Preamble of the Indian Constitution in English: The idea of preamble of the Indian constitution was borrowed from the constitution of USA. The topic on preamble of the constitution of India will help the readers to know about the basic features of the constitution of India and some gk questions may be arise on the competitive exams like ssc cgl, ssc chsl, ntpc, upsc, pscm, nda exams from the topics of preamle of the constitution of india. Short note on preamble of indian constitution is given bellow in details.


What is Preamble

    ⦁ It is a preface or the introduction to the Constitution. It is not an integral part of constitution. The interpretation of constitution is based on the spitit of Preamble.

     ⦁ The 'Objective Resolution', proposed by Pandit Nehru and passed by the constituent assembly, ultimately became the Peamble. Preamble of the Indian Constitution pdf

The Preamble states: 

''WE, THE PEOPLE OF INDIA, have solemnly resolved to constitute India into a  SOVEREIGN SOCIALIST SECULAR DEMOCRATIC REPUBLIC and to secure to all citizens: JUSTICE social, economic and political; Liberty of thought, expressin, belief, faith, and worship; EQUALITY of status and of opportunity; and to promote among them all FRATERNITY assuring the dignity of the individual and the unity and integrity of the Nation; in our CONSTITUTENT ASSEMBLY, this teenty-sixth day of November, 1949, do HEREBY ADOPT, ENACT AND GIVE TO OURSELVES THIS CONSTITUTION.''

     ⦁ The idea of preamble was borrowed from the constitution of USA.

     ⦁ The words 'SOCIALIST', 'SECULAR' and 'INTEGRITY' were added by the 42nd amendment in 1976.

    ⦁ Sovereign means free to follow internal and external policies. Socialist means no concentration of power and money. Secular means no particular religion. Democratic means elected representatives. Republic means no room for hereditary ruler or monarch.

    ⦁ Preamble is not justiciable.

Basic Feature Theory

i) In 1973, in Keshavanand Bharati vs State of Kerala case the Supreme Court held that the Preamble was part of the Constitution and contained its basic structure. The President was not only very much a part of the Constitution, but was of ''extreme importance and the Constitutionshould be read and interpreted in the light of the grand and noble vision expressed in the Preamble''. Any provisions of the Constitution should be amended under Article 368 only ''within the broad contours of the Preamble and of the Constitution''.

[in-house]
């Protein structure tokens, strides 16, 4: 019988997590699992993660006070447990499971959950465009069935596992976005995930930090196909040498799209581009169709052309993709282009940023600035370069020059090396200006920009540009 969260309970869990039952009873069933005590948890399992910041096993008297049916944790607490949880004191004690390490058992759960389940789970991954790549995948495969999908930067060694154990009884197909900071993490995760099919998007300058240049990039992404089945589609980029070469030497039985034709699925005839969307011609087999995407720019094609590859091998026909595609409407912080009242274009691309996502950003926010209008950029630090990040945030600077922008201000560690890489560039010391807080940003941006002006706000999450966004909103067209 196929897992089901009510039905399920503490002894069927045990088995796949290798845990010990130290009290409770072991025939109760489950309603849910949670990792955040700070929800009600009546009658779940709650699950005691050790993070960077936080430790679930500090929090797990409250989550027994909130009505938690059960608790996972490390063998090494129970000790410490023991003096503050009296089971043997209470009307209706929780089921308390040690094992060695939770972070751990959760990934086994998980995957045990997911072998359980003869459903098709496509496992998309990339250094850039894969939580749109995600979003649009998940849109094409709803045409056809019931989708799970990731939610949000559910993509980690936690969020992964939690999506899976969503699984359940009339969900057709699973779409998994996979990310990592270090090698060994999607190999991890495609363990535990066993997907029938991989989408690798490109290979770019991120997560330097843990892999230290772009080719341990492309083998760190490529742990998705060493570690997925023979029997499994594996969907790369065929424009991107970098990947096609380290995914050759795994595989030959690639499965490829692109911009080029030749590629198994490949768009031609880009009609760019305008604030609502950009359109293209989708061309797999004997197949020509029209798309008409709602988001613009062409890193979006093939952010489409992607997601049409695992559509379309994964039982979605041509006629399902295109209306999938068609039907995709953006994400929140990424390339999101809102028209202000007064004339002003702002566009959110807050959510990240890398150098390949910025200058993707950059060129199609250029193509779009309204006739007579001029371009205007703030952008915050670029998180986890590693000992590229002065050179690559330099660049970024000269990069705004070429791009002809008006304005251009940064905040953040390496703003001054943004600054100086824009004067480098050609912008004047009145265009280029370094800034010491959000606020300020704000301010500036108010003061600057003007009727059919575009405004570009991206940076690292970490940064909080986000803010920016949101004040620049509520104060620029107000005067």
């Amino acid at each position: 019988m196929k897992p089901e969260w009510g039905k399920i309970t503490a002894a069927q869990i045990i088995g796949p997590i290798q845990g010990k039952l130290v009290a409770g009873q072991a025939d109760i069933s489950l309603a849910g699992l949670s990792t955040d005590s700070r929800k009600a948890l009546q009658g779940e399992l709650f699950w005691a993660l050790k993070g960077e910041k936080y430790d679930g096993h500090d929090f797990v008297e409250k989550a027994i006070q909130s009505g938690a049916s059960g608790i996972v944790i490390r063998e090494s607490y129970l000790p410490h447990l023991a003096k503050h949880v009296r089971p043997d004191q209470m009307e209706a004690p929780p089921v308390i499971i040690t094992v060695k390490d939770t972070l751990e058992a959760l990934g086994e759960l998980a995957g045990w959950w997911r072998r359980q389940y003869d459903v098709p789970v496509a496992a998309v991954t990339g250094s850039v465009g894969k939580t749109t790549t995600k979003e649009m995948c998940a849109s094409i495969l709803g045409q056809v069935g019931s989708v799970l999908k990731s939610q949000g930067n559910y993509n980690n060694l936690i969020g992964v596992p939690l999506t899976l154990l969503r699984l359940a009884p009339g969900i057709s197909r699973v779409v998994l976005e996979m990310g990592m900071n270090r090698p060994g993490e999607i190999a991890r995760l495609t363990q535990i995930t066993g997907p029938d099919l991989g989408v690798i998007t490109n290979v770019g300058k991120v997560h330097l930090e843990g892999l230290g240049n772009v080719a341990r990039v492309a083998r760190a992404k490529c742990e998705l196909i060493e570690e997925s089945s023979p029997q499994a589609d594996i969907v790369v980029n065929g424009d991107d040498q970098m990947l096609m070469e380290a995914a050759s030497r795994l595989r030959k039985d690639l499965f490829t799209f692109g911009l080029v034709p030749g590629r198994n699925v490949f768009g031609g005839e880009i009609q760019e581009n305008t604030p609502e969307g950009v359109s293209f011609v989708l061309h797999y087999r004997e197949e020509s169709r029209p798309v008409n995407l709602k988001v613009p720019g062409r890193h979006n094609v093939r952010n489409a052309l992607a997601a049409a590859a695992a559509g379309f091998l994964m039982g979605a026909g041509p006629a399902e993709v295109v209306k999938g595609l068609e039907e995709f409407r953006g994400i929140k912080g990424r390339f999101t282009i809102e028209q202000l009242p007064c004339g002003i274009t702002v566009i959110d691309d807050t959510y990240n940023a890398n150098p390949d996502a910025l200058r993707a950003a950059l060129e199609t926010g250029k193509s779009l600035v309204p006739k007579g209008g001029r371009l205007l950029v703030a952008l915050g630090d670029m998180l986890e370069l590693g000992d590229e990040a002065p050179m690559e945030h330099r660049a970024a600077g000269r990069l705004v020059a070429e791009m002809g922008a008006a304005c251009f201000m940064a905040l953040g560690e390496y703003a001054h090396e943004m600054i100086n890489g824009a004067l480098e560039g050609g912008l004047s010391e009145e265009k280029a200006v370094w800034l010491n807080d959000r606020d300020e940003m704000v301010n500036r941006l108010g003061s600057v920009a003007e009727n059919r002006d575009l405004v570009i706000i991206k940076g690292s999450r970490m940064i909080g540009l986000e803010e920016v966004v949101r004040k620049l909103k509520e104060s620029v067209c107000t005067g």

ii) The the honorable Supreme Court held that the Basic elements or features of the Constitution as containde in the Preamble cannot be altered by any amended under Article 368. Although the basic elements were not precisely defined, those mentioned in the Preamble were specifically included.

iii) Thus it overruled the Berubari Opinion of  its own. (In this case, Preamble was not considered as the part of Constitution).

Nature of the Constitution

Our Constitution is QUASIFEDERAL in nature, designed to work as a UNITARY GOVERNMENT in emergency and FEDERAL GOVERNMENT in normal times.

Federal Features

   1. Double seat of Government

   2. Division of power

   3. Two houses of Parliament

Unitary Features

   1. Single Citizenship

   2. Single Constitution

   3. Single Supreme Court

   4. Appointment of Governors 

   5. Financial dependence of States.

Centre - Supreme Court: At Loggerheads

I. Golaknath Case: In the Golaknath vs. State of Punjab case, the Supreme Court held that the Parliament could not amend the Fundamental Rughts undder Part III of the Constitution. The Parliament on its part, through 24th Amendment in 1971, assumed for itself the power to amend Fundamental Rights.

II. In 1973, the Keshavanand Bharati vs. State of Kerala case happended in which the Basic Fueature Theory was enumerated.

III. 42nd Amendment: Under thijs amendment, the scope of the amending power of the Parliament under Article 368 was extended to many parts of the constitution. Also, the Constitutional Amendments were placed beyond the purview of the Supreme Court's power of Judicial Review.

IV. Menerva Mills Case: In the Minerva Mills case of 1980, the Supreme Court tried to nullify the provisions of the 42nd mendment and held that there could not be any amendment in the basic structure of the Constitution.

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